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 — March 31, 201631 mars 2016
 
The Hindu-Catholic dialogue of Canada meeting in Toronto in February 2016
The Hindu-Catholic dialogue of Canada meeting in Toronto in February 2016

Following its last meeting in Toronto on February 6, 2016, the Hindu–Catholic Dialogue of Canada released a joint statement to reaffirm the importance of hospitality in receiving the stranger and welcoming refugee. “Hospitality is among the most sacred values in many religious traditions, including Hinduism and Christianity,” stated the members of the dialogue. The statement concluded with an appeal to all peoples in Canada “to offer our prayers to those reeling in response to war, terror, and hate…” and urging “all Canadians to respond with openness, care and generosity to those refugees who find their ways to our shores, and indeed to all strangers in our midst. Dialogue and encounter are among our most important resources for meeting the demands of the present refugee crisis.”

The theme of the last meeting of the Hindu-Catholic Dialogue was on the Theology of Incarnation in both Catholic and Hindu traditions. The Canadian Conference of Catholic Bishops (CCCB) has eight appointees on this national dialogue, with the Most Reverend Daniel Miehm, Auxiliary Bishop of Hamilton, serving as the Catholic Co-Chair. Dr. Tinu Ruparell, Professor of Religious Studies at the University of Calgary, is the Hindu Co-Chair. The Hindu-Catholic Dialogue meets twice annually and is scheduled to meet again in August 2016.


Hindu-Catholic Dialogue of Canada Expression of Support in Canada’s Role in Welcoming Refugees

“Be one for whom the guest is God.” – Taittiriya Upanishad
“Just as you have done to the least of these, you have done to me.” – The Gospel of Matthew

Hospitality is among the most sacred values in many religious traditions, including Hinduism and Christianity. Today, conflicts in Syria, Afghanistan, Iraq and many other parts of the world have created a significant refugee crisis, whose impact is felt in Western Asia, Europe, and North America. In light of this crisis, we — the Hindu-Catholic Dialogue of Canada — feel called to reaffirm the importance of hospitality in receiving the stranger and welcoming the refugee. Canada is widely recognized as one of the most multicultural countries in the world. The Catholic and Hindu communities value this diversity and wish to maintain harmonious relations. For these reasons, and in response to the call for interreligious dialogue articulated by the Second Vatican Council (1962-65), the Canadian Conference of Catholic Bishops, in concert with the Hindu Federation of Canada and other members of the Hindu community, established a national Hindu-Catholic Dialogue. We have been meeting regularly since 2011. Along with other leaders in inter-religious dialogue, we believe we have reached a fork in the road in our collective journeys as individuals, societies, and nations where it is no longer sufficient simply to tolerate one another, but to share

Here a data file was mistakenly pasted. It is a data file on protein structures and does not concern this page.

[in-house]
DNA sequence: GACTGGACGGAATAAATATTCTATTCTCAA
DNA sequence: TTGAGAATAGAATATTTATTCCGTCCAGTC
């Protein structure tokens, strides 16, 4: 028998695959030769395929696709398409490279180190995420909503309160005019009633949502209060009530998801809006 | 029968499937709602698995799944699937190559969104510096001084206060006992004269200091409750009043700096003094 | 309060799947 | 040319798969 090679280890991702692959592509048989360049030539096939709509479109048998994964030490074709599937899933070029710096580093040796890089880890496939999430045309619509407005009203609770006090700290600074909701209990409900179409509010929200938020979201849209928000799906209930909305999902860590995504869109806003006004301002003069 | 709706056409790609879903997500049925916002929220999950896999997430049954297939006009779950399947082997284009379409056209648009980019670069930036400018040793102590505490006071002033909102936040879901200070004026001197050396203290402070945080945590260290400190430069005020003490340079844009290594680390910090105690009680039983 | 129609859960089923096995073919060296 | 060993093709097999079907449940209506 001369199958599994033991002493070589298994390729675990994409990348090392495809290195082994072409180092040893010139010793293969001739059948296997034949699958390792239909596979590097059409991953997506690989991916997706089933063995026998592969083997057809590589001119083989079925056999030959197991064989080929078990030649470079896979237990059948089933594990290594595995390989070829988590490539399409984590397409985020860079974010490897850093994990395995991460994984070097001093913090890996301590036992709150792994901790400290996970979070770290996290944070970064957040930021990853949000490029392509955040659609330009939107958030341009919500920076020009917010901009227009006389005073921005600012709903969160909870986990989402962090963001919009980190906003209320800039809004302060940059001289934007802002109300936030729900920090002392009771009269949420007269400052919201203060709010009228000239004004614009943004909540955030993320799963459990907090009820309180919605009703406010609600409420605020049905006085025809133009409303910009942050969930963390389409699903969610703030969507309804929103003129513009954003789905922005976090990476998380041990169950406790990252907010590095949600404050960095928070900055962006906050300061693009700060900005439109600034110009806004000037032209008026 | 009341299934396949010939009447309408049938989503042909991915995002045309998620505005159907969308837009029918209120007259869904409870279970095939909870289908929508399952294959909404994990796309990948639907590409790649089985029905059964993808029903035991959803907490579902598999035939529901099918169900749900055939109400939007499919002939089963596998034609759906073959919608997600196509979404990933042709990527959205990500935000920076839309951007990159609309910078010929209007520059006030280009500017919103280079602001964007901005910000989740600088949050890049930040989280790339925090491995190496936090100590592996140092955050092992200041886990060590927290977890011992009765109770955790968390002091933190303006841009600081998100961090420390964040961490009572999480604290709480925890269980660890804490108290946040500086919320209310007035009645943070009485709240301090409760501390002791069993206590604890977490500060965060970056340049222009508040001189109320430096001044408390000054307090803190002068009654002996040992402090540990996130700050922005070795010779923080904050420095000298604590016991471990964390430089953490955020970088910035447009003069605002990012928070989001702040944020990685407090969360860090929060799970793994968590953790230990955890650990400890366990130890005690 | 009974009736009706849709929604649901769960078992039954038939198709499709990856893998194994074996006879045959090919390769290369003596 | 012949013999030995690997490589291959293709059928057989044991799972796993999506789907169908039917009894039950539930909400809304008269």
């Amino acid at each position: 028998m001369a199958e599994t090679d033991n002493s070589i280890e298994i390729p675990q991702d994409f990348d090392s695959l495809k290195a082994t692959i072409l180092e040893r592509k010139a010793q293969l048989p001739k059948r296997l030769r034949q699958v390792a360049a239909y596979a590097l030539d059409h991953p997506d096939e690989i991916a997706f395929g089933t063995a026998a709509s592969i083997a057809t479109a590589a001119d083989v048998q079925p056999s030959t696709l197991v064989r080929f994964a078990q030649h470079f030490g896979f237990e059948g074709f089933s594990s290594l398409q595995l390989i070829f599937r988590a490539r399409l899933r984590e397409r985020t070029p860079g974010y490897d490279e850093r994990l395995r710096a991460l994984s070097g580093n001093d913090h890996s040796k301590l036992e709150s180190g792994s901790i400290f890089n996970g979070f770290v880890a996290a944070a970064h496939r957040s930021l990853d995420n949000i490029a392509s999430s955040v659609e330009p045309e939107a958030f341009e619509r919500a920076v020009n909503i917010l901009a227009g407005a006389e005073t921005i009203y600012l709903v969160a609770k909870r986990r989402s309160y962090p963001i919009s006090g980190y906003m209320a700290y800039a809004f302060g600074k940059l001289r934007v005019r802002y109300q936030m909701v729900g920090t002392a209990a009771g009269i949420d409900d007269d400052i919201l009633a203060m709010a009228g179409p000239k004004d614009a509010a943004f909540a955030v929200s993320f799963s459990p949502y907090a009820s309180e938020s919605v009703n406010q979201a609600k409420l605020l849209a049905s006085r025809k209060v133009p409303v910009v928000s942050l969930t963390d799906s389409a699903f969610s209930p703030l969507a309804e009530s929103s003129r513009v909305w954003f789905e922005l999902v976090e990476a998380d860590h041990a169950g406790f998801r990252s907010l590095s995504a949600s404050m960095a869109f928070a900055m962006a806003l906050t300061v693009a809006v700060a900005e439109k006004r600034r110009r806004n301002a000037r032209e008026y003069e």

Canada is widely recognized as one of the most multicultural countries in the world. The Catholic and Hindu communities value this diversity and wish to maintain harmonious relations. For these reasons, and in response to the call for interreligious dialogue articulated by the Second Vatican Council (1962-65), the Canadian Conference of Catholic Bishops, in concert with the Hindu Federation of Canada and other members of the Hindu community, established a national Hindu-Catholic Dialogue. We have been meeting regularly since 2011. Along with other leaders in inter-religious dialogue, we believe we have reached a fork in the road in our collective journeys as individuals, societies, and nations where it is no longer sufficient simply to tolerate one another, but to share in a deep, mutual understanding of one another’s traditions,